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Cannon Defenders Celebrate National Police Week

Two Security Forces Airmen in their dress blues uniform hold a flag open as they stand at the position of attention.

The 27 Special Operations Security Forces Squadron demonstrated a retreat ceremony in honor of National Police week on May 13 at Cannon Air Force Base, N.M., on April 26, 2021. National Police Week celebrates the contributions of law enforcement from around the country, recognizing their hard work, dedication, loyalty, and commitment to keeping our communities safe (U.S. Air Force photo by Senior Airman Marcel Williams)

A Security Forces Master Sergeant in her dress blues uniform stands at attention and holds an M4 rifle in the 'port-arms' position.

The 27 Special Operations Security Forces Squadron demonstrated a retreat ceremony in honor of National Police week on May 13 at Cannon Air Force Base, N.M., on April 26, 2021. National Police Week celebrates the contributions of law enforcement from around the country, recognizing their hard work, dedication, loyalty, and commitment to keeping our communities safe (U.S. Air Force photo by Senior Airman Marcel Williams)

A German Shepard Military Working Dog lunges to bite the arm of an Airman in a protective suit as she looks on.

Military Working Dog Ricky takes down 2nd Lt. Laken Watson, 27 Special Operations Security Forces Squadron, at Cannon Air Force Base, N.M., May 12, 2021. This MWD demo was a part of the event schedule for Police Week. (U.S. Air Force photo by Senior Airman Marcel Williams)

A man strains as he lifts a heavy medicine ball over a raised bar.

Master Sgt. Kenneth Bland, 27th Special Operations Security Forces Squadron first sergeant, lifts a 100-pound medicine ball at the Deployed Aircraft Ground Response Element rally during Police Week at Cannon Air Force Base, N.M., May 12, 2021. Police Week is an observance in the United States that pays tribute to the local, state and federal peace officers who have died or have been disabled in the line of duty. It is celebrated May 15th of each year. (U.S. Air Force photo by 2nd Lt. Hannah Canales)

A group of Airmen marches through a suburban style neighborhood with heavy backpacks.

Members of the 27 Special Operations Security Forces Squadron participated in police week celebrations here at Cannon Air Force Base during the week of May 10. Police Week is an observance in the United States that pays tribute to the local, state, and federal peace officers who have died, or who have been disabled, in the line of duty. It is celebrated May 15th of each year. (U.S. Air Force Photo by Senior Airman Marcel Williams)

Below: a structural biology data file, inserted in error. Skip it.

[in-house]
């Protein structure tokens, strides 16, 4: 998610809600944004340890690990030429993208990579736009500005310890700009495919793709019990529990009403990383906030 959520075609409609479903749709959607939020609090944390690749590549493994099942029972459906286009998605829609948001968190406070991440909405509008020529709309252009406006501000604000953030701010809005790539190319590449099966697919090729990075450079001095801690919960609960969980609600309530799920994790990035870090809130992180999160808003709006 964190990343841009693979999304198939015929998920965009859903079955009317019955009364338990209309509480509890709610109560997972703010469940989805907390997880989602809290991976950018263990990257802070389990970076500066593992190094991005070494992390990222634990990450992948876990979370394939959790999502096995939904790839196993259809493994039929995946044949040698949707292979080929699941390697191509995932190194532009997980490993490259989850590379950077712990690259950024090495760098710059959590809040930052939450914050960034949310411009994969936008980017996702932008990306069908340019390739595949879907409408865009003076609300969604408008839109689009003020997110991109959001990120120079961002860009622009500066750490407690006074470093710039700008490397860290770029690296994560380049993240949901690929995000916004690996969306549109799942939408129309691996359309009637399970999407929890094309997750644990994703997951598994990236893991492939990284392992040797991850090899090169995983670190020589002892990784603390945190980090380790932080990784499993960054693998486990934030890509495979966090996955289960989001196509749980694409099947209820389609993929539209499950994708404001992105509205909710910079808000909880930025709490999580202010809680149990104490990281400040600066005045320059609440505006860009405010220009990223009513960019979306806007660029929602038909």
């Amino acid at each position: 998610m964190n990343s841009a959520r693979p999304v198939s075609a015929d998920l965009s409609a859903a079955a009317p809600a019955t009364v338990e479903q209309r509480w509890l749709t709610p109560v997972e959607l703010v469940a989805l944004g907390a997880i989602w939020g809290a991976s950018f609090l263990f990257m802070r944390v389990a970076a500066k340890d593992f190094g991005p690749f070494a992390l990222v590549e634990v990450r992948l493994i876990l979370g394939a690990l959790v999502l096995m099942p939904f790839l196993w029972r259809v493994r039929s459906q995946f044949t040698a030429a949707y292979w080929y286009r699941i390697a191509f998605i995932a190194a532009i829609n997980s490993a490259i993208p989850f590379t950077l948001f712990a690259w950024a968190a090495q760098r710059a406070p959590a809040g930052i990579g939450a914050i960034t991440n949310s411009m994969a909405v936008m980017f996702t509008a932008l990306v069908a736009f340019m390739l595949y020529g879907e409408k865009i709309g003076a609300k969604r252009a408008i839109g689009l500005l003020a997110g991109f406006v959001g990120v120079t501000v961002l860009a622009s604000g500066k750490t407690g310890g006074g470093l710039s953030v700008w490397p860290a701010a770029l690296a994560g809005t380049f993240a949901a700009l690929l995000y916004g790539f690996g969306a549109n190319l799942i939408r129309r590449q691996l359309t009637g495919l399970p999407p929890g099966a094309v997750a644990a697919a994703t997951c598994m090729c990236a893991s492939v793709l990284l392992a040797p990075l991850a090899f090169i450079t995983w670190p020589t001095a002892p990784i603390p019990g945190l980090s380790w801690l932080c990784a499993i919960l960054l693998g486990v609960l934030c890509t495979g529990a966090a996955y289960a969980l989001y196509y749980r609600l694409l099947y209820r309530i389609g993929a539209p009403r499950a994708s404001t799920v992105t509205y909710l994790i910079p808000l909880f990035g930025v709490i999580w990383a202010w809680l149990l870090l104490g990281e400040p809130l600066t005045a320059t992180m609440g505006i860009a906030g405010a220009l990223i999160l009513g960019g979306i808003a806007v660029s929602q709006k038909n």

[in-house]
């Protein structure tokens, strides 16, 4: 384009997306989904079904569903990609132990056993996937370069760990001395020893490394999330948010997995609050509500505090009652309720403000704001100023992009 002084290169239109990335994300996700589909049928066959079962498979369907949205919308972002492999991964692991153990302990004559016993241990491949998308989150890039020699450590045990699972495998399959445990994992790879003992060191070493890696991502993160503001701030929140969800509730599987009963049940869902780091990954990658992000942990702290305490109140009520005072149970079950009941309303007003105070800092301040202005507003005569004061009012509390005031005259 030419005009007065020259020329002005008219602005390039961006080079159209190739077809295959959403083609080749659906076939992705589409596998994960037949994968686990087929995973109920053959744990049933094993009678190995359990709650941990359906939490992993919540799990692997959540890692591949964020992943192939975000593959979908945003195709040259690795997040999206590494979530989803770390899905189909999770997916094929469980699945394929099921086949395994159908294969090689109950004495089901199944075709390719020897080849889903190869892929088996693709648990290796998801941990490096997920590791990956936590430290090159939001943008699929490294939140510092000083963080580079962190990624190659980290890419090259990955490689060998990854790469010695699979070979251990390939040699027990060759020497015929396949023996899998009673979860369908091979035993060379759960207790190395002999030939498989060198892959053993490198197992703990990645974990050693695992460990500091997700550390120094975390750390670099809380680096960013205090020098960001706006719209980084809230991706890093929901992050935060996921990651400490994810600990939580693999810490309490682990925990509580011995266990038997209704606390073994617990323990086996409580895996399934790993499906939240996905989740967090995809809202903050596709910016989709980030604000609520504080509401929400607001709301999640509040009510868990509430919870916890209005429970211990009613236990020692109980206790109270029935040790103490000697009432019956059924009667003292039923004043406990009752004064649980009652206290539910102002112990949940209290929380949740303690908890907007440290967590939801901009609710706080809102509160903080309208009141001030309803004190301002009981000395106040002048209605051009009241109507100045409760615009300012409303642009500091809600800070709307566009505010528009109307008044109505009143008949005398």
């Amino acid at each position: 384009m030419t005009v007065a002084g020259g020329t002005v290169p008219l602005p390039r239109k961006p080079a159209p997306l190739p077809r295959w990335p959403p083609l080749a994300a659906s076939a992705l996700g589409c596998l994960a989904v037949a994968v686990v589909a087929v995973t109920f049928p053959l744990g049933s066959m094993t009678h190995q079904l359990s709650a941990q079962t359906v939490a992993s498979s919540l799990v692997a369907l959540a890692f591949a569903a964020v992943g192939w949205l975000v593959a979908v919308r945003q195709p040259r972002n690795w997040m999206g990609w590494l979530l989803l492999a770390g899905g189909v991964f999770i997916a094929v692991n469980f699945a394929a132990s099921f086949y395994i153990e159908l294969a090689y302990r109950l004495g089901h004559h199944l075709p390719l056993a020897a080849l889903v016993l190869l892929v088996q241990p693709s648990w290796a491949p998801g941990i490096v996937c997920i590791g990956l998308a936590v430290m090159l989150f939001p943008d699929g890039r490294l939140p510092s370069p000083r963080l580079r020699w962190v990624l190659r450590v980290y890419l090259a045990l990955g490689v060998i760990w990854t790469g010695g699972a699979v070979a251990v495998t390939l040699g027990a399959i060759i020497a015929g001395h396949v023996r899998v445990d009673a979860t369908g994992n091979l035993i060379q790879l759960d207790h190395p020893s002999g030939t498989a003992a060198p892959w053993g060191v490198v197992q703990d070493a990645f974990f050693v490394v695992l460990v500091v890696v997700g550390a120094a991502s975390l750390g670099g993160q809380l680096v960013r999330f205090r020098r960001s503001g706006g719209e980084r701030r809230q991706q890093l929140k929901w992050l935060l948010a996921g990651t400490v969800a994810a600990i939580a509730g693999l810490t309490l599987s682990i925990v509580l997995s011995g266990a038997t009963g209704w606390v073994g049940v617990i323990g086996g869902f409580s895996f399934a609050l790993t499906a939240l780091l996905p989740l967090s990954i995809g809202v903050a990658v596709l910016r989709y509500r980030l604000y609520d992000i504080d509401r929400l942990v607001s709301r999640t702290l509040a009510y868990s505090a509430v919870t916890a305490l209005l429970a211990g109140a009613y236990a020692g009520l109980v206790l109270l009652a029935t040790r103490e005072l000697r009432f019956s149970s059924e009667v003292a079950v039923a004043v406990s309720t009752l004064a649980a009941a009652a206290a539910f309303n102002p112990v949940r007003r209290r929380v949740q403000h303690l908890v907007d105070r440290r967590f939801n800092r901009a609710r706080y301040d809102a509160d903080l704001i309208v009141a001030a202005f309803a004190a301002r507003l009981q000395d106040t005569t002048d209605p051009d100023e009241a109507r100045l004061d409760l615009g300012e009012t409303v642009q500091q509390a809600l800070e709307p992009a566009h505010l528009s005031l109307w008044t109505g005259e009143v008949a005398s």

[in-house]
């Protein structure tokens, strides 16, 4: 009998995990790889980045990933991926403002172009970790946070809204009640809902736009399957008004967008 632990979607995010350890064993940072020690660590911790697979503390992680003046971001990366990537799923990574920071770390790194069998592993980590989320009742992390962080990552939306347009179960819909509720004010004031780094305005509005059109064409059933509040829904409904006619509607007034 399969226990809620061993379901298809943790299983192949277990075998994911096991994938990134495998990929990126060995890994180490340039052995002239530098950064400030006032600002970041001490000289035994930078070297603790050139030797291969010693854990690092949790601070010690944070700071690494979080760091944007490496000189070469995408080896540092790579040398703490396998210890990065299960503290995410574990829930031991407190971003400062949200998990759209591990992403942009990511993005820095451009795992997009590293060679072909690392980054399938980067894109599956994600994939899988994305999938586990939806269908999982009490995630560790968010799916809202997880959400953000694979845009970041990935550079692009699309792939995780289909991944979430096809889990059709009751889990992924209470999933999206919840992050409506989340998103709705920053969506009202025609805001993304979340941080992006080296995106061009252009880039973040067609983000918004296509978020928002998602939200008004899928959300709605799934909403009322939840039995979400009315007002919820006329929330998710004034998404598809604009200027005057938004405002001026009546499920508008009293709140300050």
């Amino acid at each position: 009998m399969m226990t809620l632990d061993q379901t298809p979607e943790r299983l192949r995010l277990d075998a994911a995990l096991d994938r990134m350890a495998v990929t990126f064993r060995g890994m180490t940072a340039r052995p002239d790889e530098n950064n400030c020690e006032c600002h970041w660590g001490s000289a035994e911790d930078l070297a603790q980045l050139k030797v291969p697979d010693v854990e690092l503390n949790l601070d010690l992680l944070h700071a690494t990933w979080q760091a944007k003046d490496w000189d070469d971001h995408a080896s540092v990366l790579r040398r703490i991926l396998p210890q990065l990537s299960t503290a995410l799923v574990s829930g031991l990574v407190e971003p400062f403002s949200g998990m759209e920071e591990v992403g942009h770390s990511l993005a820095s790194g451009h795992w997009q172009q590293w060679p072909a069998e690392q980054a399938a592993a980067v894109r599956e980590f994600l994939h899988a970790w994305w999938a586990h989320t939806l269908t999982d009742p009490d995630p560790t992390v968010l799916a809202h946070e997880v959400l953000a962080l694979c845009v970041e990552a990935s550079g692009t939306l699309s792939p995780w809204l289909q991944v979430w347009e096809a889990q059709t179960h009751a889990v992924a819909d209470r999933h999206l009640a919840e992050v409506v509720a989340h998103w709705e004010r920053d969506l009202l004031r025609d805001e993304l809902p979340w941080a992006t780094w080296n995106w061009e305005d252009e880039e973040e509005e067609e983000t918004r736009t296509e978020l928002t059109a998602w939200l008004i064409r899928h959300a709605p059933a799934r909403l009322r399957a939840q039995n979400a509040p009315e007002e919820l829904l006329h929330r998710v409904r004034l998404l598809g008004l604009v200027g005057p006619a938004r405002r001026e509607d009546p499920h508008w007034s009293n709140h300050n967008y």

CANNONA AIR FORCE BASE, N.M. --

Members of the 27th Special Operations Security Forces Squadron participated in multiple events during the week of May 10 - May 14 to commemorate National Police Week.

National Police Week pays tribute to the local, state, and federal peace officers who have died or who have been disabled in the line of duty. It is celebrated May 15th of each year.

“Police Week is important to me because it recognizes all of the hard work and dedication that not only Security Forces members put in, but all police officers [placing] their time and lives before others” said Senior Airman Sean Kehler, 27 SOSFS Deployed Aircraft Ground Response Team Member.

Both military and civilian law enforcement officers from around the world host remembrance events to honor those that serve and protect.
“The reason for celebrating police week began in May of 1962,” Kehler said. “President John F. Kennedy declared ‘15 May and each succeeding year thereafter, as Peace Officers Memorial Day’.”


The day of remembrance also represents those that have paid the ultimate price.

For the 27 SOSFS, it was an opportunity to interact with the base community in a non-official capacity with several events open to the public, such as: a fundraiser ruck march, shooting competition, military working dog demo, DAGRE rally, and retreat.

“We only see people on their worst day and they associate us with that bad day,” said Special Agent Joe Parise, Detachment 120 superintendent. “So it’s nice every once in a while to see people on a good day, when positive things are happening and put out an environment other than ‘oh someone’s in trouble so the police are here.’”